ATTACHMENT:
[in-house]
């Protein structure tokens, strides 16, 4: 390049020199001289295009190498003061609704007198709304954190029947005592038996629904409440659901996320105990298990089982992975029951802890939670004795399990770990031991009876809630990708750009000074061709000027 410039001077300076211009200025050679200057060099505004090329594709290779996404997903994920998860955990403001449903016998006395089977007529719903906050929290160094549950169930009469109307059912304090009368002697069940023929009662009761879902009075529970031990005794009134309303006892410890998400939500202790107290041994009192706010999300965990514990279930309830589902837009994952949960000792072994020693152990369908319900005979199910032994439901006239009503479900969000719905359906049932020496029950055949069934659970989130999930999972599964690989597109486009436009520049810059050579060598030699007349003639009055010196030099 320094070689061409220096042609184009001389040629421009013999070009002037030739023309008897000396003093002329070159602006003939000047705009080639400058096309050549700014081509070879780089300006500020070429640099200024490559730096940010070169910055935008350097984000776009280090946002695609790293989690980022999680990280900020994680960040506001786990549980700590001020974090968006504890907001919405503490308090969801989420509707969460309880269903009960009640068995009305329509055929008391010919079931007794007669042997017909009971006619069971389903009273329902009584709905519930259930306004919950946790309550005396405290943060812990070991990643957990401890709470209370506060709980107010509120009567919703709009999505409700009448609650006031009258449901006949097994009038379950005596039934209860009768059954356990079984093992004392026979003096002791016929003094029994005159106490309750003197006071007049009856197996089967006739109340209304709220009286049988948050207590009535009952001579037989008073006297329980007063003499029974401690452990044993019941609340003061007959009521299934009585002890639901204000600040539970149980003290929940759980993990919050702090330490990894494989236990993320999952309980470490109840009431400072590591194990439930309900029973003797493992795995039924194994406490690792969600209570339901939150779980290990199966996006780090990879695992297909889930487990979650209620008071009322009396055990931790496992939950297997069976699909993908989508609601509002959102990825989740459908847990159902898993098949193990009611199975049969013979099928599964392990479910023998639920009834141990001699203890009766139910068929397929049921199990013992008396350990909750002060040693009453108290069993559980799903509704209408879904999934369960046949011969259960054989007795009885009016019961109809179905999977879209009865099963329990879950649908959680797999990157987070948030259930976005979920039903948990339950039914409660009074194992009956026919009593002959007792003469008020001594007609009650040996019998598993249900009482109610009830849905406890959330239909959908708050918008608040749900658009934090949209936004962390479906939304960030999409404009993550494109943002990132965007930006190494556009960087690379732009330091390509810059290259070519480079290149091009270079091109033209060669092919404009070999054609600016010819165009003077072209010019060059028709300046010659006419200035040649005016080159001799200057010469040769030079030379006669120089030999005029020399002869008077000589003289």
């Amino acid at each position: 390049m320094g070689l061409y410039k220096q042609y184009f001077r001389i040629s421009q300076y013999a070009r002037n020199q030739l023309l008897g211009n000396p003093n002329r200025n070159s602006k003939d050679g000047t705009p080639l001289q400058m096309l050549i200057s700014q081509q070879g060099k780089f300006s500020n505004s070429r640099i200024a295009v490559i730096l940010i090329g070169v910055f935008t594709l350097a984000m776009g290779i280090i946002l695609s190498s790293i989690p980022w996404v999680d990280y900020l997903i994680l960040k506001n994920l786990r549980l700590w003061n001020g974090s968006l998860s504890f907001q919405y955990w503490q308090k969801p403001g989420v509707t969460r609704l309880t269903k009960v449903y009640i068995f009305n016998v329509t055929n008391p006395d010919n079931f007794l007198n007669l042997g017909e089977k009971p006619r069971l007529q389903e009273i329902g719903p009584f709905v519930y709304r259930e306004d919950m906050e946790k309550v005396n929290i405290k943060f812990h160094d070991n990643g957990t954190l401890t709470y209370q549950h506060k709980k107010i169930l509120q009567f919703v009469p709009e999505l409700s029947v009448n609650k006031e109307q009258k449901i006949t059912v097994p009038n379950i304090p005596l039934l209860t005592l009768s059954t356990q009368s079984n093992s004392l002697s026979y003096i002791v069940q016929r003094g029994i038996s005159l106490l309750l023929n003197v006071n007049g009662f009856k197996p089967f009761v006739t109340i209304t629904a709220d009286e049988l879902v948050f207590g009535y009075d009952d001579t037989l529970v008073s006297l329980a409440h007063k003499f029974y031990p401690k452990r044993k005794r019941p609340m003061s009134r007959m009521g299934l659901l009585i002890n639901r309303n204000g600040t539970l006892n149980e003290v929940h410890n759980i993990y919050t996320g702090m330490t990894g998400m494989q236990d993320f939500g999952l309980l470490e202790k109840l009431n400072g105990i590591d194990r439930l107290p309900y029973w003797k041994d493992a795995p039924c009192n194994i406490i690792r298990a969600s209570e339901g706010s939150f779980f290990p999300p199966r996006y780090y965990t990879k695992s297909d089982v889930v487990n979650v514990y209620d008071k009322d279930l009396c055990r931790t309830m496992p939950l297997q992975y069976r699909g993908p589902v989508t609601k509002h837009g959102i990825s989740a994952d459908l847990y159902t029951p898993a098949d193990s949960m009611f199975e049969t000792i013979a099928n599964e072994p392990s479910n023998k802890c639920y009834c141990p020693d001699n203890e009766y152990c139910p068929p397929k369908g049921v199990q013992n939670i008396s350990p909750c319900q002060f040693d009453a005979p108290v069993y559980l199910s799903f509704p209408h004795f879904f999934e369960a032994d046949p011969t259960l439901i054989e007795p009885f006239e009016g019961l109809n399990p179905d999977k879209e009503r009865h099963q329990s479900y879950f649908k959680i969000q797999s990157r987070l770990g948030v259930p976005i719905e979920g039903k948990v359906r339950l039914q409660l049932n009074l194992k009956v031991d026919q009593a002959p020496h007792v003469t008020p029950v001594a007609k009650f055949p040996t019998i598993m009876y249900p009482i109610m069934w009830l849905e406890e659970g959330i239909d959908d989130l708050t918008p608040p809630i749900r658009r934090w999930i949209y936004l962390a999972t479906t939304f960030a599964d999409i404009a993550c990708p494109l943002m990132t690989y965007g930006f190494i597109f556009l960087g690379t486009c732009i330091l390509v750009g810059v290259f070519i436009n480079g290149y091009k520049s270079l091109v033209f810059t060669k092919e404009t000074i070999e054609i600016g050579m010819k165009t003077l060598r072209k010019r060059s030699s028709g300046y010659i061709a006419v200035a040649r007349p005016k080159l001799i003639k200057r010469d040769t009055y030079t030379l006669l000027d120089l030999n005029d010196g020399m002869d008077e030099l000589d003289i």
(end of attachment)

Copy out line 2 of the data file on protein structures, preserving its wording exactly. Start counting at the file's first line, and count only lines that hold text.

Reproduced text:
């Protein structure tokens, strides 16, 4: 390049020199001289295009190498003061609704007198709304954190029947005592038996629904409440659901996320105990298990089982992975029951802890939670004795399990770990031991009876809630990708750009000074061709000027 410039001077300076211009200025050679200057060099505004090329594709290779996404997903994920998860955990403001449903016998006395089977007529719903906050929290160094549950169930009469109307059912304090009368002697069940023929009662009761879902009075529970031990005794009134309303006892410890998400939500202790107290041994009192706010999300965990514990279930309830589902837009994952949960000792072994020693152990369908319900005979199910032994439901006239009503479900969000719905359906049932020496029950055949069934659970989130999930999972599964690989597109486009436009520049810059050579060598030699007349003639009055010196030099 320094070689061409220096042609184009001389040629421009013999070009002037030739023309008897000396003093002329070159602006003939000047705009080639400058096309050549700014081509070879780089300006500020070429640099200024490559730096940010070169910055935008350097984000776009280090946002695609790293989690980022999680990280900020994680960040506001786990549980700590001020974090968006504890907001919405503490308090969801989420509707969460309880269903009960009640068995009305329509055929008391010919079931007794007669042997017909009971006619069971389903009273329902009584709905519930259930306004919950946790309550005396405290943060812990070991990643957990401890709470209370506060709980107010509120009567919703709009999505409700009448609650006031009258449901006949097994009038379950005596039934209860009768059954356990079984093992004392026979003096002791016929003094029994005159106490309750003197006071007049009856197996089967006739109340209304709220009286049988948050207590009535009952001579037989008073006297329980007063003499029974401690452990044993019941609340003061007959009521299934009585002890639901204000600040539970149980003290929940759980993990919050702090330490990894494989236990993320999952309980470490109840009431400072590591194990439930309900029973003797493992795995039924194994406490690792969600209570339901939150779980290990199966996006780090990879695992297909889930487990979650209620008071009322009396055990931790496992939950297997069976699909993908989508609601509002959102990825989740459908847990159902898993098949193990009611199975049969013979099928599964392990479910023998639920009834141990001699203890009766139910068929397929049921199990013992008396350990909750002060040693009453108290069993559980799903509704209408879904999934369960046949011969259960054989007795009885009016019961109809179905999977879209009865099963329990879950649908959680797999990157987070948030259930976005979920039903948990339950039914409660009074194992009956026919009593002959007792003469008020001594007609009650040996019998598993249900009482109610009830849905406890959330239909959908708050918008608040749900658009934090949209936004962390479906939304960030999409404009993550494109943002990132965007930006190494556009960087690379732009330091390509810059290259070519480079290149091009270079091109033209060669092919404009070999054609600016010819165009003077072209010019060059028709300046010659006419200035040649005016080159001799200057010469040769030079030379006669120089030999005029020399002869008077000589003289």